Ben Harris is the Director of Supply Chain Ecosystem Expansion for the Metro Atlanta Chamber. Ben comes to the Metro Atlanta Chamber after serving as Senior Manager, Market Development for Manhattan Associates. There, Ben was responsible for developing Manhattan’s sales pipeline and overall Americas supply chain marketing strategy. Ben oversaw market positioning, messaging and campaign execution to build awareness and drive new pipeline growth. Prior to joining Manhattan, Ben spent four years with the Georgia Department of Economic Development’s Center of Innovation for Logistics where he played a key role in establishing the Center as a go-to industry resource for information, support, partnership building, and investment development. Additionally, he became a key SME for all logistics and supply chain-focused projects. Ben began his career at Page International, Inc. where he drove continuous improvement in complex global supply chain operations for a wide variety of businesses and Fortune 500 companies. An APICS Certified Supply Chain Professional (CSCP), Ben holds an Executive Master’s degree in Business Administration (EMBA) and bachelor’s degree in International Business (BBA) from the Terry College at the University of Georgia.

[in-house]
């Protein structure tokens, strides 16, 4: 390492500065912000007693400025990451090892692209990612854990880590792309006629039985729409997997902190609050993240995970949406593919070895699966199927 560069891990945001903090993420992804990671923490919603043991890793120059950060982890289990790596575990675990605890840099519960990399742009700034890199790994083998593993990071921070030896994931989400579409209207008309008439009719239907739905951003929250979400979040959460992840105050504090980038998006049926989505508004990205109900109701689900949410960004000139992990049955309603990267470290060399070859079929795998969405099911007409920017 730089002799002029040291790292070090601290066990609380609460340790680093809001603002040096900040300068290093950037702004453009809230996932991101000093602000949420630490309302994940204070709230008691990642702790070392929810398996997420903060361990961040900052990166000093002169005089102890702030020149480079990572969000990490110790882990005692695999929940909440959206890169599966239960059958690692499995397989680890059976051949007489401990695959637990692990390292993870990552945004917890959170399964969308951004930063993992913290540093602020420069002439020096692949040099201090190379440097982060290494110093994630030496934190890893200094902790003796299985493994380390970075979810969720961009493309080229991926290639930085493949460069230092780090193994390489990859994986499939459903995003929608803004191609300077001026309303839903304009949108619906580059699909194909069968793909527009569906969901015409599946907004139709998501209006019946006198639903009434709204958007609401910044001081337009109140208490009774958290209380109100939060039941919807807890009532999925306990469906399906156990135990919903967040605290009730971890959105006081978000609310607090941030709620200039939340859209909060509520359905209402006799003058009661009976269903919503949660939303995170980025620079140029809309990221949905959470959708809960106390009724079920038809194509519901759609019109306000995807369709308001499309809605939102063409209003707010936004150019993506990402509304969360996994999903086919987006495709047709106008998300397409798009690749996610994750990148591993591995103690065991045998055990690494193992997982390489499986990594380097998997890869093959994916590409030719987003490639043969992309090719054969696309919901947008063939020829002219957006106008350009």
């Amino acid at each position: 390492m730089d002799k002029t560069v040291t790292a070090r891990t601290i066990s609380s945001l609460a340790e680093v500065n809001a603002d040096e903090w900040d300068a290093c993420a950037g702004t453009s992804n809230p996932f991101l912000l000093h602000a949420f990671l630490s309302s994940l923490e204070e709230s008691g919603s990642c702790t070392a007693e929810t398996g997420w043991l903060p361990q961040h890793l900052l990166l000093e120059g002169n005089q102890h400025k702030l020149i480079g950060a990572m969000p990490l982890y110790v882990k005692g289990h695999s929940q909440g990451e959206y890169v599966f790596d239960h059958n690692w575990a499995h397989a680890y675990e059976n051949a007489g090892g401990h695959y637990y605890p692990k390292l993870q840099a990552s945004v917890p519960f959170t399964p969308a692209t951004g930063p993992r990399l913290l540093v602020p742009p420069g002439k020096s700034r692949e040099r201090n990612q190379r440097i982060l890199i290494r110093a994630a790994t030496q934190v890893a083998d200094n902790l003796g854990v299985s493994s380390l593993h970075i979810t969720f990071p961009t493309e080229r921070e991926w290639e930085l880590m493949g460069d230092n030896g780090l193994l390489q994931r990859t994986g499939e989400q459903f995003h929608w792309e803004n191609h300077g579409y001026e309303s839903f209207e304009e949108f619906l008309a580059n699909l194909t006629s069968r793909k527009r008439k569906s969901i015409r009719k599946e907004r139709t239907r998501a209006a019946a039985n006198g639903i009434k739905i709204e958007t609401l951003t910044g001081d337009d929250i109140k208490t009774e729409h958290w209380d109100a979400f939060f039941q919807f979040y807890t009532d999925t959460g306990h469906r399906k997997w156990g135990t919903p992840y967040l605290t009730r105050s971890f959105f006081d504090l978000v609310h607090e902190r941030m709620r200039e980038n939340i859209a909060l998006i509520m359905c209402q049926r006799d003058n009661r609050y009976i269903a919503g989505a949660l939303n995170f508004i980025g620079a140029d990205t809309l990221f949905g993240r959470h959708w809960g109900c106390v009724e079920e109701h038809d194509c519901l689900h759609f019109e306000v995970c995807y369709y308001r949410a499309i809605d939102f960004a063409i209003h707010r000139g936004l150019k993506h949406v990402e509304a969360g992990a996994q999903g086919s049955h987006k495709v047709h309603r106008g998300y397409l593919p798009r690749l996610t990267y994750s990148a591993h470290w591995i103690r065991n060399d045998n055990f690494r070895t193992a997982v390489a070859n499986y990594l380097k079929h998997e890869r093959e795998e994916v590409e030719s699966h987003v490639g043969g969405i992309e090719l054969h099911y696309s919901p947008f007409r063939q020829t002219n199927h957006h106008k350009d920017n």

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Page Siplon

Host, The Freight Insider